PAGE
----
JBJ kneels during anthem; O's lock arms

July 25th, 2020

BOSTON -- Amid the backdrop of a Black Lives Matter banner unfurled across the empty bleachers in center field at Fenway Park, the Red Sox and Orioles took part in a powerful pregame ceremony that included veteran Boston center fielder and newly acquired right fielder kneeling during the national anthem Friday night.

Boston coaches Carlos Febles and Tom Goodwin also knelt during the anthem to show their support in matters of social justice.

Bradley alerted manager Ron Roenicke via text on Thursday night of his decision to kneel during the anthem and received full support from the entire organization.

"I felt like it was important for me to be able to do it, and I also thought it was important that I informed not only Ron, but [chief baseball officer] Chaim [Bloom], [president/CEO] Sam Kennedy, my teammates," said Bradley after the Red Sox beat the Orioles, 13-2. "I wanted everybody to know my intentions, that way no one was caught off guard, and that's pretty much how I went about it."

Along the third-base line, all Orioles players stood during the national anthem with arms locked after kneeling during the moment of silence.

"Everybody agreed we were going to do what we did," said Orioles third baseman . "It was an easy decision for everybody, and everybody was on board. I was really happy to support all my teammates."

During batting practice prior to Opening Night at Fenway, players on both teams wore Black Lives Matter T-shirts.

"Obviously I'm here to support it," said Red Sox shortstop . "I understand all that's going on. I think the Red Sox are doing a great job with that."

Following a recorded narration by renowned actor Morgan Freeman that emphasized equality and empathy, players from both teams held a 200-yard black fabric as a sign of unity and then all knelt on one knee for a prolonged moment of silence that preceded the anthem.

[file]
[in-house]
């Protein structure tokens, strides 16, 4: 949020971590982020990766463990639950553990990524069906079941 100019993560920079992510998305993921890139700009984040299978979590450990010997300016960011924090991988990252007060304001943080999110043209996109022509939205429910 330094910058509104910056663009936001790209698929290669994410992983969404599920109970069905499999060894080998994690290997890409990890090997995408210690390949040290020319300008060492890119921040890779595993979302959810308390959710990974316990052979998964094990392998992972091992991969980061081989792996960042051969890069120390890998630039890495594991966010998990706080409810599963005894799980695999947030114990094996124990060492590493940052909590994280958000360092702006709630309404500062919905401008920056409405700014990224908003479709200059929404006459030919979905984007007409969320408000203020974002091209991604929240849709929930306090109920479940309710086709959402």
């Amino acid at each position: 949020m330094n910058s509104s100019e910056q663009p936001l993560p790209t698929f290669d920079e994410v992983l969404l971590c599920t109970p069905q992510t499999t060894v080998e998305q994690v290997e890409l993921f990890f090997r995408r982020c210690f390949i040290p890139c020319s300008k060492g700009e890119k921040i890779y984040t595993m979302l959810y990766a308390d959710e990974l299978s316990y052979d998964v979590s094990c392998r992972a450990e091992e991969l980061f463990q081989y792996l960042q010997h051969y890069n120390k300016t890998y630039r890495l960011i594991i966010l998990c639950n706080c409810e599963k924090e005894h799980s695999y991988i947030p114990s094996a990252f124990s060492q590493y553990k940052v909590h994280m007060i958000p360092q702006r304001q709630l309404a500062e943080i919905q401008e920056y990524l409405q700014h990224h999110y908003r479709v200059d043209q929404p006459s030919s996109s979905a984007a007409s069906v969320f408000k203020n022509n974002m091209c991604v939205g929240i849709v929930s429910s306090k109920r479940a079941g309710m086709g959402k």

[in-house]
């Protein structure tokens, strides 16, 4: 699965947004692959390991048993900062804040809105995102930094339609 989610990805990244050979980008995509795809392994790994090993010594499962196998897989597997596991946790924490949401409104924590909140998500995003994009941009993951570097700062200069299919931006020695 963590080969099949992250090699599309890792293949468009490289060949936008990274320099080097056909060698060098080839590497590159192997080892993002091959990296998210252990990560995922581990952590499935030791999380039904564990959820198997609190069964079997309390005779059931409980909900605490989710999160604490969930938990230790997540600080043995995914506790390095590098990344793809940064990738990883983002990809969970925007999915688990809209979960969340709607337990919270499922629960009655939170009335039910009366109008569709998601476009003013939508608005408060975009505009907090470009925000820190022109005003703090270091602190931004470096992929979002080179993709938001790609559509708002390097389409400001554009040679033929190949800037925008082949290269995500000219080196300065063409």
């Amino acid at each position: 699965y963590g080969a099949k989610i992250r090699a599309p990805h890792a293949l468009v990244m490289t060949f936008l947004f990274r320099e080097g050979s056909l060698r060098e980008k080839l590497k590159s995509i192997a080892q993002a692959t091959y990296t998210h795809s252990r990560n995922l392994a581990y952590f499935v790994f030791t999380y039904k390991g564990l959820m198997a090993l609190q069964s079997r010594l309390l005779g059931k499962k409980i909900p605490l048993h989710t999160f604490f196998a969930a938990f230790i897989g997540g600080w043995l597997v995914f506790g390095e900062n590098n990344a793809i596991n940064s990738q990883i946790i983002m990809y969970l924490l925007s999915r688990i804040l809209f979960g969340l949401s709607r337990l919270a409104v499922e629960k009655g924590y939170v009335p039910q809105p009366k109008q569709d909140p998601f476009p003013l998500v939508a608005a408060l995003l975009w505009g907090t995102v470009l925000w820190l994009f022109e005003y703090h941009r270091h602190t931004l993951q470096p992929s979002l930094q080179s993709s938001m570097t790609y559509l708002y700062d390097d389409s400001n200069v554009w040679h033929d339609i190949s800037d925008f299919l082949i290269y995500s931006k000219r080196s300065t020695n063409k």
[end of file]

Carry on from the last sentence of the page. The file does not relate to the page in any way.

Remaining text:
"Equality and unity cannot be until there is empathy," Freeman said. "Today and every day, we come together as equals, all with the same goal. To level the playing field, to change the injustices. Equality is not just a word. It's our right. Today we stand as men from 25 nations, on six continents. Today we are one."

Early in Summer Camp, Bradley spoke from the heart about matters of social justice.

"There's a lot of feelings, emotions, hurt, pain that goes along with a lot of things that have been voiced," said Bradley. "It's something that is not going to be so-called 'fixed' overnight. This is something that, it requires change, it has to start with a change of heart."

What was Bradley feeling as he kneeled on Friday?

"I think about a lot of different things," Bradley said. "I think about struggle, a lot of pain that a lot of people have been through. And I just think about the next generation behind me as well. We want things to be better and we want more love. It felt good. It felt like a release to be able to do that."

Orioles outfielder and right-handers , and have both been vocal on social media about racial injustice, and the Orioles released a statement in June quoting James Baldwin in advocating for support for Black Lives Matter.

"Our club, we have met multiple times in big group settings, as well as in small groups, but we've had multiple discussions as a team," said Orioles manager Brandon Hyde. "It's been extremely powerful. I am supporting our players and their rights to individually express themselves in a peaceful way. That's the culture we are trying to build here and that's what has happened these last few months."